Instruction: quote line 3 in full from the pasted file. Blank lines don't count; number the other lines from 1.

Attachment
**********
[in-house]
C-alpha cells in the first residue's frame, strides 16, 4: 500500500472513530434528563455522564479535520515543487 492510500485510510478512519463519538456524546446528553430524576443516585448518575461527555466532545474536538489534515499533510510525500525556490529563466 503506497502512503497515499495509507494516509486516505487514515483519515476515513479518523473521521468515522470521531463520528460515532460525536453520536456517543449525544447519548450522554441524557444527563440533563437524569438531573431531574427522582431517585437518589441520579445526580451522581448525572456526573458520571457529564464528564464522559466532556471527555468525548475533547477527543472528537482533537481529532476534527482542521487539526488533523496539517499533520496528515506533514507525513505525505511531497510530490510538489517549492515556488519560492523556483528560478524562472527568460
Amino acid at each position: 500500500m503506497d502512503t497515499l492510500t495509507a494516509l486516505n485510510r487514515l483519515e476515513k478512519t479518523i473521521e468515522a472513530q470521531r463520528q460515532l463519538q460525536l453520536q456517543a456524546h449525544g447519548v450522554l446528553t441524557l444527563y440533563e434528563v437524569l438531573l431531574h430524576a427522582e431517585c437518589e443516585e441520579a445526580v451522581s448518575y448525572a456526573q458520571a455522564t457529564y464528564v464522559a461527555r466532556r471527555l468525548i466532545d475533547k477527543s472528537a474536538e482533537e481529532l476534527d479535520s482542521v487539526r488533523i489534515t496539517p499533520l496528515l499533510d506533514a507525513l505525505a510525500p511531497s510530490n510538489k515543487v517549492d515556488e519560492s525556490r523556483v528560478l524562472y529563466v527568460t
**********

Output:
Amino acid at each position: 500500500m503506497d502512503t497515499l492510500t495509507a494516509l486516505n485510510r487514515l483519515e476515513k478512519t479518523i473521521e468515522a472513530q470521531r463520528q460515532l463519538q460525536l453520536q456517543a456524546h449525544g447519548v450522554l446528553t441524557l444527563y440533563e434528563v437524569l438531573l431531574h430524576a427522582e431517585c437518589e443516585e441520579a445526580v451522581s448518575y448525572a456526573q458520571a455522564t457529564y464528564v464522559a461527555r466532556r471527555l468525548i466532545d475533547k477527543s472528537a474536538e482533537e481529532l476534527d479535520s482542521v487539526r488533523i489534515t496539517p499533520l496528515l499533510d506533514a507525513l505525505a510525500p511531497s510530490n510538489k515543487v517549492d515556488e519560492s525556490r523556483v528560478l524562472y529563466v527568460t